The tools may enable the application developer to perturb one or more specified applications without affecting other applications executing on the user device. For example, compared to other applications executing on a user device, an application that is being perturbed may experience a different operating environment, such as a different processor clock speed, different amounts of memory, different network conditions (e.g., slower transmission and/or reception bandwidth), different types of sensor and/or user inputs, or any combination thereof. For example, a user device with a clock speed of 4 Ghz and a 32 GB memory may execute multiple applications. The application developer may use the tools to execute test code that perturbs one or more specified applications to simulate a user device with a 2 GHz clock speed, 8 GB of memory, and slow network access (e.g., GPRS rather than EDGE or LTE). Thus, the specified applications may operate in the simulated (e.g., perturbed) environment while the other applications executing on the user device operate using unperturbed environments (e.g., 4 GHz clock speed, 32 GB memory, LTE, etc.).

It might be a good idea to elaborate on the sensor inputs, as mobile phones are getting more and more sensors onboard. An example sensor that we can perturb now is GPS, where we feed fake GPS coordinates to the app being tested.

In addition to tools to perturb one or more specified application(s) executing on the user device, the tools may include monitoring tools that trace the execution of the specified application(s) while the perturbations are being performed. For example, the monitoring tools may trace execution of processes spawned by the application, monitor an amount of various resources (e.g., energy/power, processor cycles, memory, bandwidth, and the like) that each process consumes, monitor other aspects of the specified application(s), or any combination thereof. While monitoring a set of specified applications whose environments are being perturbed, the monitoring tools may gather data associated with the monitored application(s). The gathered data may be used to analyze the performance of the specified applications when the perturbations occurred.

Furthermore, the tools may enable an application developer to correlate the perturbations with the gathered data to determine which perturbations caused the application to behave in certain ways (e.g., performance degradation, excessive consumption of one or more resources). For example, the correlation tools may correlate the perturbations with the monitored data (e.g., using timestamps or other information) to determine that decreasing an amount of available memory may cause the application to consume additional power, certain network conditions may cause the performance of the application to degrade, a certain processor speed may cause memory usage to increase, etc.

In some implementations, some of the tools (e.g., correlation tools) may execute on a server. For example, the application developer may specify conditions under which to test an application and provide the conditions and the application to a server. The server may create one or more scripts and identify user devices that are suitable for executing the scripts. The server may send test code to each user device (e.g. the user devices may be actual physical devices or virtual machine emulations). The test code may cause perturbations for a set of specified application(s) and invoke monitoring tools to monitor the specified application(s). The statistics and other data gathered by the monitoring tools may be automatically uploaded to the server for analysis (e.g., using the correlation tools) after the test code has completed execution. The server may create a report based on the analysis that identifies conditions that cause the application to behave in an undesirable manner (e.g., performance degradation or excessive resource consumption). Based on the analysis, the application developer may rewrite portions of the application to address the undesirable behavior. The application developer may load the rewritten application into the user device and re-run the test code to determine if the undesirable behavior no longer occurs.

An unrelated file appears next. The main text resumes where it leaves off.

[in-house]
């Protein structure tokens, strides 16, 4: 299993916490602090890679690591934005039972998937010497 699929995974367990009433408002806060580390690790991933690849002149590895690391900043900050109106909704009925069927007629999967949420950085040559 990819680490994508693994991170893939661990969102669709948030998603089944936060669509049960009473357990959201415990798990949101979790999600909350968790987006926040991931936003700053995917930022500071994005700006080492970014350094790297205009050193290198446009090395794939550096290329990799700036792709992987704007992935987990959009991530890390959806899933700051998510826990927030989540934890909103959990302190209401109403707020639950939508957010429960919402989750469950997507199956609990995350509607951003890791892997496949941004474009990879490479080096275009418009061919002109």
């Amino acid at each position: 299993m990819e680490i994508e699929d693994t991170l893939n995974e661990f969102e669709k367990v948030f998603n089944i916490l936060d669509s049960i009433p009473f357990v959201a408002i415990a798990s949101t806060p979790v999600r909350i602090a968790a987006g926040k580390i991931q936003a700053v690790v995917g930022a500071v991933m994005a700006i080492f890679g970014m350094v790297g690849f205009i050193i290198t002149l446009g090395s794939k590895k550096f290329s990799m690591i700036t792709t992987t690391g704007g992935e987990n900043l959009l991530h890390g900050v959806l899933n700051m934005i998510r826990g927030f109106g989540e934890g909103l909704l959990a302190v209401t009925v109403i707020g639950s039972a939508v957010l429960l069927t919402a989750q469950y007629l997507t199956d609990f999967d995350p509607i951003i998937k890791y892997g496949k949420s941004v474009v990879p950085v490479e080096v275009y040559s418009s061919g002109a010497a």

Thus, a framework may allow an application developer to specify the conditions under which one or more applications are to be tested. The framework may create a test code to perturb one or more specified applications without affecting other applications executing on a user device. The test code may invoke monitoring tools to monitor and trace execution of the specified applications. Correlation tools may correlate the monitored data with the test code to identify which perturbations caused issues (e.g., excessive resource consumption, crashes etc.) to enable the application developer to rewrite the application to address (e.g., rectify) the issues.

The framework may thus enable an application developer to use a single device to perturb an environment of an application to simulate or emulate different types of devices with different amounts of resources, different types of networks, different types of network conditions, different types of user input and/or sensor input, other types of network and environmental conditions, or any combination thereof. The framework may reduce an amount of time to test an application because test code executing on a single device may be used to simulate or emulate a large number of different types of devices, different types of networks and network conditions, and different types of environmental (e.g., resource availability) conditions. Reduced testing time may enable applications to be released to the market faster. The framework may also reduce a number of different types of devices and networks that are maintained for testing, thereby reducing testing costs.